Niiobli Armah IV has always believed strongly in public service, not because it looks good on a resume, but because he feels it’s his civic duty. Raised on the southwest side of Houston in the Aleif community, Niiobli pursued a Bachelor’s in Political Science and Master’s in Social Science at Southern University in Baton Rouge, LA. In 2008, he was chosen to participate in the inaugural Houston class of the prestigious City Hall Fellows program. He spent his year working in the Department of Parks and Recreation where he was responsible for piloting a project of The Mayors Wellness Council evaluating community wellness programs in 12 different communities in Houston. Knee deep in stakeholder work that involved brainstorming sessions with community members and the planning and execution of events, Niiobli summarized his role in one sentence: “galvanized the citizens of Houston around community wellness.”
The City Hall Fellows program was founded in 2007 by Bethany Rubin Henderson, an alumnus of the New York City Urban Fellows Program (1998-99) and the Echoing Green Fellowship (2009). Bethany has grown the City Hall Fellows from a one-page sketch to a highly competitive leadership program that trains annual cohorts of Fellows in San Francisco, Houston and Baton Rouge. We sat down with Niiobli to get insights on his fellowship experience.
1. Why did you decide to apply for the City Hall Fellows program?
I had finished my first year of graduate school and like most graduate students, I was questioning what I was going to do with my life. I previously had not considered any fellowship opportunities, but the City Hall Fellows program was going to be inaugurated in Houston, my home city, and I was looking for a way to tap into that professional environment. City Hall Fellows did a great job of describing how it was different from other fellowships and the idea of being able to work with a department director in the 4th largest city in the nation was intriguing. I remember reading the initial fellowship posting and instantly realizing that this opportunity was for me.
2. How has the fellowship shaped your career?
I completed my fellowship in the spring of 2009 and every opportunity I have had since then can be traced back to my fellowship year. City Hall Fellows gave my cohort a great amount of exposure to leaders in our city across industries. These public and private sector leaders made themselves available throughout the duration of our fellowship and afterwards, one of which was a State Senator. At the conclusion of my fellowship, I knew I wanted to stay in Houston and continue to work on municipal policy issues. After a few conversations, I was given the opportunity to join the Senator’s Staff. My current position with CAN DO Houston is attributed to my volunteer time during my fellowship. CAN DO Houston was just getting off the ground and I worked with the initial executive director on some early issues. Three years later, when their funding started rolling in, my phone rang! I came to Houston in 2008 with a degree in political science and a little experience in the policy world. Who would have thought that in just four years I would have developed a career around creating policies and managing programs that affect health outcomes for thousands of people? Thanks to City Hall Fellows, I transitioned from sitting in the back of the room and taking notes to having a seat at the table and inspiring change.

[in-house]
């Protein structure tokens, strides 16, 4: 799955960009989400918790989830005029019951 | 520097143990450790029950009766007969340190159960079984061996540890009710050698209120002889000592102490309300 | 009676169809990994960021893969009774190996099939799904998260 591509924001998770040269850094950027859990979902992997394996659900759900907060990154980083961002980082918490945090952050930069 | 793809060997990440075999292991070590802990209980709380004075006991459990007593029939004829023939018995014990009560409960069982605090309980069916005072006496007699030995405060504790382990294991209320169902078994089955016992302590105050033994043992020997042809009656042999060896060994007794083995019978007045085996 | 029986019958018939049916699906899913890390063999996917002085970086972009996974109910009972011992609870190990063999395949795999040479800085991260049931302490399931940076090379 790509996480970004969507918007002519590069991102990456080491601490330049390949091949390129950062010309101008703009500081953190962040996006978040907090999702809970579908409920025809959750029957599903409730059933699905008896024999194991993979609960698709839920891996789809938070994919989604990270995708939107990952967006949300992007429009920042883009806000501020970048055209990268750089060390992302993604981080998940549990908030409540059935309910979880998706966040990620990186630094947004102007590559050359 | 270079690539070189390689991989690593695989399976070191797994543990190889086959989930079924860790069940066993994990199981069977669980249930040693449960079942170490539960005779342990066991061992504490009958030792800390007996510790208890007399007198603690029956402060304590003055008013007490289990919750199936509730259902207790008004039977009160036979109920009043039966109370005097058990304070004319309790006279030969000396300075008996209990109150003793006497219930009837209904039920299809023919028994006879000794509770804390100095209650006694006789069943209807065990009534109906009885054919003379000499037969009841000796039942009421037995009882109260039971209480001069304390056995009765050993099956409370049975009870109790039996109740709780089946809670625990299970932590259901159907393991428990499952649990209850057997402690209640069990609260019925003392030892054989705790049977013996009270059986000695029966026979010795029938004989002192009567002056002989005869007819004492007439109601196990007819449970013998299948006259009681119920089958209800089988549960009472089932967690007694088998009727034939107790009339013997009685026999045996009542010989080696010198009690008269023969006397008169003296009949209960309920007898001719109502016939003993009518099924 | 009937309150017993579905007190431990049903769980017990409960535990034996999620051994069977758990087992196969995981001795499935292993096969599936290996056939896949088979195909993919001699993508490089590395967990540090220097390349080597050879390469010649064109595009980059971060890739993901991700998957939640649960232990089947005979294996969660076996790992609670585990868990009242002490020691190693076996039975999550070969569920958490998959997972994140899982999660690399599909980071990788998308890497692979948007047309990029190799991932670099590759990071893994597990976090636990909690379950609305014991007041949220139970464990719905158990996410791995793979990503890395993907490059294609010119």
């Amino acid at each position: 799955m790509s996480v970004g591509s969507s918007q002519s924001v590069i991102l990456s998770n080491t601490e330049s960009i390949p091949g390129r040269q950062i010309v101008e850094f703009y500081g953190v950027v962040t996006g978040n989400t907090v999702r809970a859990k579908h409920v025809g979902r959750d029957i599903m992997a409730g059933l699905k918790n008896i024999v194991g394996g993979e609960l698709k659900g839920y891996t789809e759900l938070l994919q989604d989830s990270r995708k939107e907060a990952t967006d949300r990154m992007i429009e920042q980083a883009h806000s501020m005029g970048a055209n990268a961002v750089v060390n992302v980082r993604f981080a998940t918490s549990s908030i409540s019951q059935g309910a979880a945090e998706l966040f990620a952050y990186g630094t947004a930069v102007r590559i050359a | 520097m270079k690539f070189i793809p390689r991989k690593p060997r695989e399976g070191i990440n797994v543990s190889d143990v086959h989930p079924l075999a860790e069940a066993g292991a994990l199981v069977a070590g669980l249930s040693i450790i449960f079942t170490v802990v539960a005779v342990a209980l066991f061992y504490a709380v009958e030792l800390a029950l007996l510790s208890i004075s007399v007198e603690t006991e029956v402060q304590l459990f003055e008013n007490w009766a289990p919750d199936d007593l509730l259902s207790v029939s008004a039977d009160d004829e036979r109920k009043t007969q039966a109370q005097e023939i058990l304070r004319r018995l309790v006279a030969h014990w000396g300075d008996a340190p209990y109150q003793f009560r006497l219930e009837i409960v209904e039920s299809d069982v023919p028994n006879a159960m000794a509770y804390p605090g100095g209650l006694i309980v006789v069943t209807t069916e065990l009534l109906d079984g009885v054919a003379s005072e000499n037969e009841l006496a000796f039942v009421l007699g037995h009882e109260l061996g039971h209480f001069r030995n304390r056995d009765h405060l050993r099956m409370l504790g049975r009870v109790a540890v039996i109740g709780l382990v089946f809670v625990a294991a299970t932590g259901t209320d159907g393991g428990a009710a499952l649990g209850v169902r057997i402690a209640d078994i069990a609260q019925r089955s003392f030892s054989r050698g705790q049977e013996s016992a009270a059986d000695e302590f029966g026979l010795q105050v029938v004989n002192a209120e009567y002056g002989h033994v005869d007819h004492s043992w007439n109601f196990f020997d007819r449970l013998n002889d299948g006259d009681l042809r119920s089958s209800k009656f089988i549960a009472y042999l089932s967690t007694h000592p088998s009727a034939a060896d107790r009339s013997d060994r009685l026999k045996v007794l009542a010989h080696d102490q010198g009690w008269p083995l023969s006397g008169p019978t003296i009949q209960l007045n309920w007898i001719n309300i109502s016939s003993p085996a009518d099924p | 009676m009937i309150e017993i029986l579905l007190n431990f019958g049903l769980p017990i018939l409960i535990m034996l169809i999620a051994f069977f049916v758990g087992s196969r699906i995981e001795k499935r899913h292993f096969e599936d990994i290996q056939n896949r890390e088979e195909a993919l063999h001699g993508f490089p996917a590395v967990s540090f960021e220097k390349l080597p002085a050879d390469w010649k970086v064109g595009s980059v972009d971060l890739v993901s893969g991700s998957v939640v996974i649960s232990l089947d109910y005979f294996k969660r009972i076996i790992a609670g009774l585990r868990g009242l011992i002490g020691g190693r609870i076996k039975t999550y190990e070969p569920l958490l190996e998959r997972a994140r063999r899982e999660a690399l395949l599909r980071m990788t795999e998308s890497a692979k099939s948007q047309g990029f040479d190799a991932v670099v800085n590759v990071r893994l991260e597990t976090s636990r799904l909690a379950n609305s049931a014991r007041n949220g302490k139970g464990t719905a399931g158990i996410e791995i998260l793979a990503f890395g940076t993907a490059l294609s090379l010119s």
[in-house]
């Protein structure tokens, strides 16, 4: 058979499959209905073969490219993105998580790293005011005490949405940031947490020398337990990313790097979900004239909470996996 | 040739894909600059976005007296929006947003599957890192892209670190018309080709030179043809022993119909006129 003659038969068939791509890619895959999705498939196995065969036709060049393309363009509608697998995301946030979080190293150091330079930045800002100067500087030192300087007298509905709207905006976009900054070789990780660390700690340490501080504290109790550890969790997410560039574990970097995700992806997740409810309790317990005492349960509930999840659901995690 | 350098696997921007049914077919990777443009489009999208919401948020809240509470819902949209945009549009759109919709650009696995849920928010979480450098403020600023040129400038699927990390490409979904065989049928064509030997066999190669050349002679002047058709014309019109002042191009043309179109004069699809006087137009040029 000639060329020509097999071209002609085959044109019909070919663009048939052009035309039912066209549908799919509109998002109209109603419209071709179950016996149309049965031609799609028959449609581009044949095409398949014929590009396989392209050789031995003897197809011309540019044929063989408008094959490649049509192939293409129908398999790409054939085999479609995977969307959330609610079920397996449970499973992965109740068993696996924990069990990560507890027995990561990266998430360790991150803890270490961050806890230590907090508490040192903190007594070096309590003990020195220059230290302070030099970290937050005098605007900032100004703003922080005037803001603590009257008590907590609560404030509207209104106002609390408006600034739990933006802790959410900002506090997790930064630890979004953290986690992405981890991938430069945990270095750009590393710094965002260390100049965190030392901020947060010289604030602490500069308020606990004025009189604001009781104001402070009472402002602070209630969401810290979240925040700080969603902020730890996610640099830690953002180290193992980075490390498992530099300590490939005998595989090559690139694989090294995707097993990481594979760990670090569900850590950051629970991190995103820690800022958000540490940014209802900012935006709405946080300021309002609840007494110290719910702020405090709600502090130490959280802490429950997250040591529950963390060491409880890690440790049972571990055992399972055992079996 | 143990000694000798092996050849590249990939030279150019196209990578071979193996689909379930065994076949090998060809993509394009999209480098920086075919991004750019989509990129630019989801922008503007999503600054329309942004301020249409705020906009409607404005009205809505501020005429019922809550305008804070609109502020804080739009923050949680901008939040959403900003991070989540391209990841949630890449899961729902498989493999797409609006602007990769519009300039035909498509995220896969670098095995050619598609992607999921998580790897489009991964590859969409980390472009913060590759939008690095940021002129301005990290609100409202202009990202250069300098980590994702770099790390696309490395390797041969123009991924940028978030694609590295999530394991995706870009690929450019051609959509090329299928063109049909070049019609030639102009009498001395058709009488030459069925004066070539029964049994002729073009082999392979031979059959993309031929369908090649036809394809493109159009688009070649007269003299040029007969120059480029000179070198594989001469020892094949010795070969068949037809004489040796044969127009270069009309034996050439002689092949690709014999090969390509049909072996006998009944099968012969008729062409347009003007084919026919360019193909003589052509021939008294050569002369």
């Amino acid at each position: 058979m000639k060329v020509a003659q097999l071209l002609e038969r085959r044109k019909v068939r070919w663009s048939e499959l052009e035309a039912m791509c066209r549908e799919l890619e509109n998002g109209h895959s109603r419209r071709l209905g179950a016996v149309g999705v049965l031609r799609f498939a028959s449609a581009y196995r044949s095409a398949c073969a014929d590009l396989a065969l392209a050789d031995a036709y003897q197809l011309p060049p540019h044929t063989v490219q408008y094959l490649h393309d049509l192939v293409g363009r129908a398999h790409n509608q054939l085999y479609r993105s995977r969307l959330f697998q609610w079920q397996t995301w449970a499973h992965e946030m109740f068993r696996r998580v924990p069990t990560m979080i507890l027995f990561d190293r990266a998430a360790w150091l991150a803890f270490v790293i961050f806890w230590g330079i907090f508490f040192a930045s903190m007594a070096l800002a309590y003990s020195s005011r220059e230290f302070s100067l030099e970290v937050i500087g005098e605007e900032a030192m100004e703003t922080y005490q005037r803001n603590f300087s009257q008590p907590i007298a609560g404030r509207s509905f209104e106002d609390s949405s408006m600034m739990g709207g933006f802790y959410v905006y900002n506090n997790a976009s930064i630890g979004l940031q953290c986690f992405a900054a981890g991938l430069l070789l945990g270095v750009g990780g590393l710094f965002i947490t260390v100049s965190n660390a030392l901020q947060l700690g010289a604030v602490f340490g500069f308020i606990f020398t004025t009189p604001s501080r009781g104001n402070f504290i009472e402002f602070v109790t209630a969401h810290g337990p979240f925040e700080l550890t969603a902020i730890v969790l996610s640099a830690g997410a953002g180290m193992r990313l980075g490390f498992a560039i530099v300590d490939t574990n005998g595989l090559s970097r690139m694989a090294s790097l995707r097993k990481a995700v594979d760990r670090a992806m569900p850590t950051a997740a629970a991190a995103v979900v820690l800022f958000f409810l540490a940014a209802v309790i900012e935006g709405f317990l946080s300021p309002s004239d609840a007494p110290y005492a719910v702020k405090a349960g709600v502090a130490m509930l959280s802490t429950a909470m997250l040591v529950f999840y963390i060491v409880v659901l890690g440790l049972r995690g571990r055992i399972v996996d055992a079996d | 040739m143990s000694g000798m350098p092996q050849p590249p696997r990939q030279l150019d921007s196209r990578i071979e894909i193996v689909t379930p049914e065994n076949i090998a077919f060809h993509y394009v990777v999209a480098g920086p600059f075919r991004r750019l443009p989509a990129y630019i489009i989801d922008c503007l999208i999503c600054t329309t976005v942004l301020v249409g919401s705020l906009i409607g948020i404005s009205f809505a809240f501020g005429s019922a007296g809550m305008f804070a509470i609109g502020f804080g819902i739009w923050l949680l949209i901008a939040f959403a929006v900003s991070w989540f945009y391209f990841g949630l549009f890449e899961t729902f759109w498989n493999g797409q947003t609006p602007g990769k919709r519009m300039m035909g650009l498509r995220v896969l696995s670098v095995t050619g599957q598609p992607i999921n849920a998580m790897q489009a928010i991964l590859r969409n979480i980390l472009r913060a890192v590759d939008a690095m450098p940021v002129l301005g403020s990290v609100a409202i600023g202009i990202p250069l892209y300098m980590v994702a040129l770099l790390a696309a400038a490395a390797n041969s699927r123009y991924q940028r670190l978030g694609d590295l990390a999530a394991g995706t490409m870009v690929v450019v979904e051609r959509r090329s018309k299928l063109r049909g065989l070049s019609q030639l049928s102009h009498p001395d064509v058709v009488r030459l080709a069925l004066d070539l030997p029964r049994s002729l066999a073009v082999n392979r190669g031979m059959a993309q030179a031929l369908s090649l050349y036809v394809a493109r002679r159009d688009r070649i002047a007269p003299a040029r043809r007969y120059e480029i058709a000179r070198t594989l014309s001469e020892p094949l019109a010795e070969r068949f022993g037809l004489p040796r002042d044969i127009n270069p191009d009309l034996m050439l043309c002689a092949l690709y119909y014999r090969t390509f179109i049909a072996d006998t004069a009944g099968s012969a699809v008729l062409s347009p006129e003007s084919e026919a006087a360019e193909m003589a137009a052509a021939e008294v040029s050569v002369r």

3. What tips would you give others applying for the City Hall Fellows program?
The first piece of advice I would give to applicants is for them to visit the website and read the job descriptions of what City Hall Fellows actually do and to make sure they are passionate about affecting change at the municipal level before applying. My cohort was unique in our diverse perspectives, but we all had a passion for affecting change in the city. The second piece of advice that I would extend is for applicants to feel free to reach out to the City Hall Fellows leadership. They are a small team but extremely personable. If you have questions, simply ask. Lastly, well before applying, I would suggest that applicants spend a significant amount of time crafting a personal statement about what makes them unique. Fellowship seekers often get asked that question and they should continuously identify ways to further develop their response. Proper preparation will ensure the applicant provides a response that will leave a lasting impression.
Niiobli Armah IV is a native of Houston, TX. He graduated from Southern University’s Nelson Mandela School of Public Policy with a BA in Political Science and a MA in Social Science. Following his City Hall Fellows experience, Niiobli joined the staff of Texas State Senator Rodney Ellis where he researched and reported on the outcomes of health and education legislation. In 2010 Niiobli began working as the program coordinator for CAN DO Houston, a childhood obesity collaborative housed at MD Anderson’s Center for Health Equity and Evaluation Research. He leads the day to day operations of the organization, including program planning for five target neighborhoods. Niiobli has also spent the past five years working on grass roots community health initiatives evaluating their impact on local and state policy. Niiobli is a member of the Alpha Phi Alpha Fraternity, Inc.’s Southwest Regional Heal Task Force, the Texas State Advocacy Committee for the American Heart Association, the Texas Society for Public Health Education, and is a board member of the Houston African American Health Coalition.
© Victoria Johnson 2012, all rights reserved.